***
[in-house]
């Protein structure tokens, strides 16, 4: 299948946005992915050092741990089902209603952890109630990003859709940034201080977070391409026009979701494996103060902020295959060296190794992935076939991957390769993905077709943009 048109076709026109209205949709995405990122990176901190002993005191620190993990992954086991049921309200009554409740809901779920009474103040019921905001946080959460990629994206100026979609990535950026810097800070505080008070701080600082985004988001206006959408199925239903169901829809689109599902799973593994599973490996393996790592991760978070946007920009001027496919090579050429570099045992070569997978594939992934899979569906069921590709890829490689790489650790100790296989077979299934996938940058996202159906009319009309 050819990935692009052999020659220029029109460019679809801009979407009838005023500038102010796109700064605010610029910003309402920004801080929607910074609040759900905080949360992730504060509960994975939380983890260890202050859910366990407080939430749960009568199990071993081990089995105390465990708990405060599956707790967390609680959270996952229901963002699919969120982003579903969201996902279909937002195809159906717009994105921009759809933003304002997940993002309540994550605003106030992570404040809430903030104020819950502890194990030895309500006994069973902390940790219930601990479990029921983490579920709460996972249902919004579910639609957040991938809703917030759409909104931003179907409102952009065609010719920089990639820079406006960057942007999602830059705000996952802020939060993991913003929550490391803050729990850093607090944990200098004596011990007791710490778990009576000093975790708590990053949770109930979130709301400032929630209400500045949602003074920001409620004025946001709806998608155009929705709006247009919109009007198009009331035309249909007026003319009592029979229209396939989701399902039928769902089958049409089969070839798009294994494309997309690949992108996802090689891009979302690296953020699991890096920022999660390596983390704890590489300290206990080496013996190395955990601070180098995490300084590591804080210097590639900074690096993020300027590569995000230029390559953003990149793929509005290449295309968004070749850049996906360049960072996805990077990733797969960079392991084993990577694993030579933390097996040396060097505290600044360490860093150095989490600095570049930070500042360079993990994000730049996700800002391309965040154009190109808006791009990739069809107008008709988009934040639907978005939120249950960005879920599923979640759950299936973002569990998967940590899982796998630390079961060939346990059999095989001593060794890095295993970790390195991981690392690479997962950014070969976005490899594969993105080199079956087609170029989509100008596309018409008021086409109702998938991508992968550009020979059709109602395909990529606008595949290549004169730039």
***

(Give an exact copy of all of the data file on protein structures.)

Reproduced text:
[in-house]
């Protein structure tokens, strides 16, 4: 299948946005992915050092741990089902209603952890109630990003859709940034201080977070391409026009979701494996103060902020295959060296190794992935076939991957390769993905077709943009 048109076709026109209205949709995405990122990176901190002993005191620190993990992954086991049921309200009554409740809901779920009474103040019921905001946080959460990629994206100026979609990535950026810097800070505080008070701080600082985004988001206006959408199925239903169901829809689109599902799973593994599973490996393996790592991760978070946007920009001027496919090579050429570099045992070569997978594939992934899979569906069921590709890829490689790489650790100790296989077979299934996938940058996202159906009319009309 050819990935692009052999020659220029029109460019679809801009979407009838005023500038102010796109700064605010610029910003309402920004801080929607910074609040759900905080949360992730504060509960994975939380983890260890202050859910366990407080939430749960009568199990071993081990089995105390465990708990405060599956707790967390609680959270996952229901963002699919969120982003579903969201996902279909937002195809159906717009994105921009759809933003304002997940993002309540994550605003106030992570404040809430903030104020819950502890194990030895309500006994069973902390940790219930601990479990029921983490579920709460996972249902919004579910639609957040991938809703917030759409909104931003179907409102952009065609010719920089990639820079406006960057942007999602830059705000996952802020939060993991913003929550490391803050729990850093607090944990200098004596011990007791710490778990009576000093975790708590990053949770109930979130709301400032929630209400500045949602003074920001409620004025946001709806998608155009929705709006247009919109009007198009009331035309249909007026003319009592029979229209396939989701399902039928769902089958049409089969070839798009294994494309997309690949992108996802090689891009979302690296953020699991890096920022999660390596983390704890590489300290206990080496013996190395955990601070180098995490300084590591804080210097590639900074690096993020300027590569995000230029390559953003990149793929509005290449295309968004070749850049996906360049960072996805990077990733797969960079392991084993990577694993030579933390097996040396060097505290600044360490860093150095989490600095570049930070500042360079993990994000730049996700800002391309965040154009190109808006791009990739069809107008008709988009934040639907978005939120249950960005879920599923979640759950299936973002569990998967940590899982796998630390079961060939346990059999095989001593060794890095295993970790390195991981690392690479997962950014070969976005490899594969993105080199079956087609170029989509100008596309018409008021086409109702998938991508992968550009020979059709109602395909990529606008595949290549004169730039």